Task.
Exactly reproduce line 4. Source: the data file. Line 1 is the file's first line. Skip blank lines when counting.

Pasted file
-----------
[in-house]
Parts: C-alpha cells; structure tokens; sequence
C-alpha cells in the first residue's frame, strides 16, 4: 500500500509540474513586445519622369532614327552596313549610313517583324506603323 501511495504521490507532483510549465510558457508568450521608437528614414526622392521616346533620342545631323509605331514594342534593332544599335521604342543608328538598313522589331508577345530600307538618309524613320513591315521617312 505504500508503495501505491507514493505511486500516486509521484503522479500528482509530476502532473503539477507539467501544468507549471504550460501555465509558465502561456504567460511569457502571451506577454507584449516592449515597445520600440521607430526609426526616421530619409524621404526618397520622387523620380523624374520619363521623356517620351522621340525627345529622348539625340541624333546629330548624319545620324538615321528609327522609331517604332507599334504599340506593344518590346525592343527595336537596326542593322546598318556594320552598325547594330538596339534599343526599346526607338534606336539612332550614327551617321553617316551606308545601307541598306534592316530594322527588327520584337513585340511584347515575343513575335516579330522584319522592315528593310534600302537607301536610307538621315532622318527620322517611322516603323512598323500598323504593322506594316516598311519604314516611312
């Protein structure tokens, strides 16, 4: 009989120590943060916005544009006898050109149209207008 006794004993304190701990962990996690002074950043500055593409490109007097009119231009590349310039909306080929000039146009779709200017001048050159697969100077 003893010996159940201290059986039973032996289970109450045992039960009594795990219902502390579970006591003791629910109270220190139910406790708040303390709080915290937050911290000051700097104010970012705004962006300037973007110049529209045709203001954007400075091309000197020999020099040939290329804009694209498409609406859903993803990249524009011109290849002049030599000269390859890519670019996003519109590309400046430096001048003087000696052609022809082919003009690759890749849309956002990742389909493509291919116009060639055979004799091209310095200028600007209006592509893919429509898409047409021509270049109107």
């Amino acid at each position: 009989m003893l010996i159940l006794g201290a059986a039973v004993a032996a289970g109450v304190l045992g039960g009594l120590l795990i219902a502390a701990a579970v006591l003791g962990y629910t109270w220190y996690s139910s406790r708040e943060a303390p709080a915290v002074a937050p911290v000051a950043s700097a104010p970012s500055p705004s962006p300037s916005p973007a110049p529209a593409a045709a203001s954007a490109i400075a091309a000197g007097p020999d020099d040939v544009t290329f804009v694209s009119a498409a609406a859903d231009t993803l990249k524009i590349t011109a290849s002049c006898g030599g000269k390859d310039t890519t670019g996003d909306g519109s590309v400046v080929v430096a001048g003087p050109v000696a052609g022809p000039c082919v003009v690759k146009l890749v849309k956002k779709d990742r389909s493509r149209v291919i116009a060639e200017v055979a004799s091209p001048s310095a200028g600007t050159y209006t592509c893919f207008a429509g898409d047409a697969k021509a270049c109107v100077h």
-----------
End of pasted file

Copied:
């Protein structure tokens, strides 16, 4: 009989120590943060916005544009006898050109149209207008 006794004993304190701990962990996690002074950043500055593409490109007097009119231009590349310039909306080929000039146009779709200017001048050159697969100077 003893010996159940201290059986039973032996289970109450045992039960009594795990219902502390579970006591003791629910109270220190139910406790708040303390709080915290937050911290000051700097104010970012705004962006300037973007110049529209045709203001954007400075091309000197020999020099040939290329804009694209498409609406859903993803990249524009011109290849002049030599000269390859890519670019996003519109590309400046430096001048003087000696052609022809082919003009690759890749849309956002990742389909493509291919116009060639055979004799091209310095200028600007209006592509893919429509898409047409021509270049109107």